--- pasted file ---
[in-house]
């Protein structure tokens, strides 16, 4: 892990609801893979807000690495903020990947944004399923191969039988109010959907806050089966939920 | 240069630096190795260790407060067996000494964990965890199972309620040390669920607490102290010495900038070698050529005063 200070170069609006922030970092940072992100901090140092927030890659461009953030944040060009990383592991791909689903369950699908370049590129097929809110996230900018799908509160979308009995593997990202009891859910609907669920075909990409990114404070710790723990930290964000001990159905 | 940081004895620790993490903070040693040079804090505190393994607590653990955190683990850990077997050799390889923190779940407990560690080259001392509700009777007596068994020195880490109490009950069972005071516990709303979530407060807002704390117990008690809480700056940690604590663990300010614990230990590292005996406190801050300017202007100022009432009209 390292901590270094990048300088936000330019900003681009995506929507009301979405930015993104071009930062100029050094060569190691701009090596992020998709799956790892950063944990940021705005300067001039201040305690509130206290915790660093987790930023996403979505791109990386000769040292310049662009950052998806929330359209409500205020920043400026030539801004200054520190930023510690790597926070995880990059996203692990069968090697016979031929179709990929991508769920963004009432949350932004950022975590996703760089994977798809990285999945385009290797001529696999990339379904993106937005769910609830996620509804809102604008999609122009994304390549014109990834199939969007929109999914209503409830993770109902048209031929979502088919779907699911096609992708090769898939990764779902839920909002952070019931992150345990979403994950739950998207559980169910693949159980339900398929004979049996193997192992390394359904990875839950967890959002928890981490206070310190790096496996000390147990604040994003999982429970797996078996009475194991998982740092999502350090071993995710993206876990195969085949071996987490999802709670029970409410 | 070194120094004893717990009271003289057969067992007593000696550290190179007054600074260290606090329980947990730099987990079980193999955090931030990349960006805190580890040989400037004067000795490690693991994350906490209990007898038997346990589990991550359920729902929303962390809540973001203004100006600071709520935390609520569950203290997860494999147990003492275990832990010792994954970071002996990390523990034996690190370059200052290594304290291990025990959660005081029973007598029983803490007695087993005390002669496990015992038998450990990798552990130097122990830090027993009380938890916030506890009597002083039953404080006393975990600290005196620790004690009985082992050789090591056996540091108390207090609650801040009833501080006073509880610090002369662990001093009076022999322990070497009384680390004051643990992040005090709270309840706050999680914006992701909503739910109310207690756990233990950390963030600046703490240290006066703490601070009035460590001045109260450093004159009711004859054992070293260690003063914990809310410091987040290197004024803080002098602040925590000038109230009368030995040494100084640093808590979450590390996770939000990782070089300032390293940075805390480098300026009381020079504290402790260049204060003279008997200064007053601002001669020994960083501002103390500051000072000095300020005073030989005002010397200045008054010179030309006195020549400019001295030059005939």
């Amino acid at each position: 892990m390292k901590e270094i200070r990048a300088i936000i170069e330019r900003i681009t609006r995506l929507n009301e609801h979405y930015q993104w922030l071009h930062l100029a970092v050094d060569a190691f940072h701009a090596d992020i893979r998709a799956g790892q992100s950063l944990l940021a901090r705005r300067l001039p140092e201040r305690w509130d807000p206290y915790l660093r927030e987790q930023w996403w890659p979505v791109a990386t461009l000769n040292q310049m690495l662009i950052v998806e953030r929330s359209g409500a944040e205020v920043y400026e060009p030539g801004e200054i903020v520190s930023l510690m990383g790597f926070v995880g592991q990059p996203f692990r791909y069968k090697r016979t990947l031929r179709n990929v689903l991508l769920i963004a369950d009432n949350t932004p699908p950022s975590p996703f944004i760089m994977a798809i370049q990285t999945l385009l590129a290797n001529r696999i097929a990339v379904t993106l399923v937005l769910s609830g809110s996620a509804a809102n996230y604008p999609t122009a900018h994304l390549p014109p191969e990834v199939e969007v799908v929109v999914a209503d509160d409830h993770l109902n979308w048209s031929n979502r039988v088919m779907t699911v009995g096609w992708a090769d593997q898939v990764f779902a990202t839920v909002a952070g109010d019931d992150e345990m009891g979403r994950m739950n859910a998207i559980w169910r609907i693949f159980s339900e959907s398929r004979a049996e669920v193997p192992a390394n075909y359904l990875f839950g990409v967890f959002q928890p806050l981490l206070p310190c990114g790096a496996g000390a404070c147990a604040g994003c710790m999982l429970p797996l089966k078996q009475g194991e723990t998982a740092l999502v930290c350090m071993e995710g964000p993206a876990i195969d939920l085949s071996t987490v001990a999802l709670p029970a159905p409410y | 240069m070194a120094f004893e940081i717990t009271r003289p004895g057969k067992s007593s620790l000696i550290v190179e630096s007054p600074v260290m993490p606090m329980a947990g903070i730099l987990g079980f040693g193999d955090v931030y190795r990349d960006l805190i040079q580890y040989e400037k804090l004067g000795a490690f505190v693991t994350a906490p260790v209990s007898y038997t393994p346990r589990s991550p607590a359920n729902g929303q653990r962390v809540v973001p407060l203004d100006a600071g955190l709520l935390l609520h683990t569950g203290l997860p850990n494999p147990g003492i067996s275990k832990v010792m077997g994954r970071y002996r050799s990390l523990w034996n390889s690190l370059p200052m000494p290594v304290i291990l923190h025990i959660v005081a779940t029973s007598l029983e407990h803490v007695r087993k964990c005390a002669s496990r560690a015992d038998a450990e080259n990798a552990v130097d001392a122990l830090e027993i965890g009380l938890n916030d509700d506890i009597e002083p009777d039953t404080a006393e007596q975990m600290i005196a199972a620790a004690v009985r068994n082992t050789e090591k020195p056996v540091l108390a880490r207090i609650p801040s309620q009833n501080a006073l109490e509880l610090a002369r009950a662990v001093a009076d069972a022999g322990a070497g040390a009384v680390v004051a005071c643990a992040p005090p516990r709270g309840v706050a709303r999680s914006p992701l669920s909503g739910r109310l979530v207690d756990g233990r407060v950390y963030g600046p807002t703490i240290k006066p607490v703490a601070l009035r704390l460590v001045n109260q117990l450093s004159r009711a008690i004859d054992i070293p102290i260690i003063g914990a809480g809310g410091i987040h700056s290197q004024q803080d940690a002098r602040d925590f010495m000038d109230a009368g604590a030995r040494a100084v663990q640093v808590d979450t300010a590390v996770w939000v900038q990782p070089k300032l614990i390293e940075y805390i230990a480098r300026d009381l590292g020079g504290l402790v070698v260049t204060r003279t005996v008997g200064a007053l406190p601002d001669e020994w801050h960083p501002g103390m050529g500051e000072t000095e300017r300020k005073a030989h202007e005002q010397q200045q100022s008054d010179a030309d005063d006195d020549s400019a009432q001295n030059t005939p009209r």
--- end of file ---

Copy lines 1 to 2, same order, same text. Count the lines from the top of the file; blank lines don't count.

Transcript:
[in-house]
């Protein structure tokens, strides 16, 4: 892990609801893979807000690495903020990947944004399923191969039988109010959907806050089966939920 | 240069630096190795260790407060067996000494964990965890199972309620040390669920607490102290010495900038070698050529005063 200070170069609006922030970092940072992100901090140092927030890659461009953030944040060009990383592991791909689903369950699908370049590129097929809110996230900018799908509160979308009995593997990202009891859910609907669920075909990409990114404070710790723990930290964000001990159905 | 940081004895620790993490903070040693040079804090505190393994607590653990955190683990850990077997050799390889923190779940407990560690080259001392509700009777007596068994020195880490109490009950069972005071516990709303979530407060807002704390117990008690809480700056940690604590663990300010614990230990590292005996406190801050300017202007100022009432009209 390292901590270094990048300088936000330019900003681009995506929507009301979405930015993104071009930062100029050094060569190691701009090596992020998709799956790892950063944990940021705005300067001039201040305690509130206290915790660093987790930023996403979505791109990386000769040292310049662009950052998806929330359209409500205020920043400026030539801004200054520190930023510690790597926070995880990059996203692990069968090697016979031929179709990929991508769920963004009432949350932004950022975590996703760089994977798809990285999945385009290797001529696999990339379904993106937005769910609830996620509804809102604008999609122009994304390549014109990834199939969007929109999914209503409830993770109902048209031929979502088919779907699911096609992708090769898939990764779902839920909002952070019931992150345990979403994950739950998207559980169910693949159980339900398929004979049996193997192992390394359904990875839950967890959002928890981490206070310190790096496996000390147990604040994003999982429970797996078996009475194991998982740092999502350090071993995710993206876990195969085949071996987490999802709670029970409410 | 070194120094004893717990009271003289057969067992007593000696550290190179007054600074260290606090329980947990730099987990079980193999955090931030990349960006805190580890040989400037004067000795490690693991994350906490209990007898038997346990589990991550359920729902929303962390809540973001203004100006600071709520935390609520569950203290997860494999147990003492275990832990010792994954970071002996990390523990034996690190370059200052290594304290291990025990959660005081029973007598029983803490007695087993005390002669496990015992038998450990990798552990130097122990830090027993009380938890916030506890009597002083039953404080006393975990600290005196620790004690009985082992050789090591056996540091108390207090609650801040009833501080006073509880610090002369662990001093009076022999322990070497009384680390004051643990992040005090709270309840706050999680914006992701909503739910109310207690756990233990950390963030600046703490240290006066703490601070009035460590001045109260450093004159009711004859054992070293260690003063914990809310410091987040290197004024803080002098602040925590000038109230009368030995040494100084640093808590979450590390996770939000990782070089300032390293940075805390480098300026009381020079504290402790260049204060003279008997200064007053601002001669020994960083501002103390500051000072000095300020005073030989005002010397200045008054010179030309006195020549400019001295030059005939």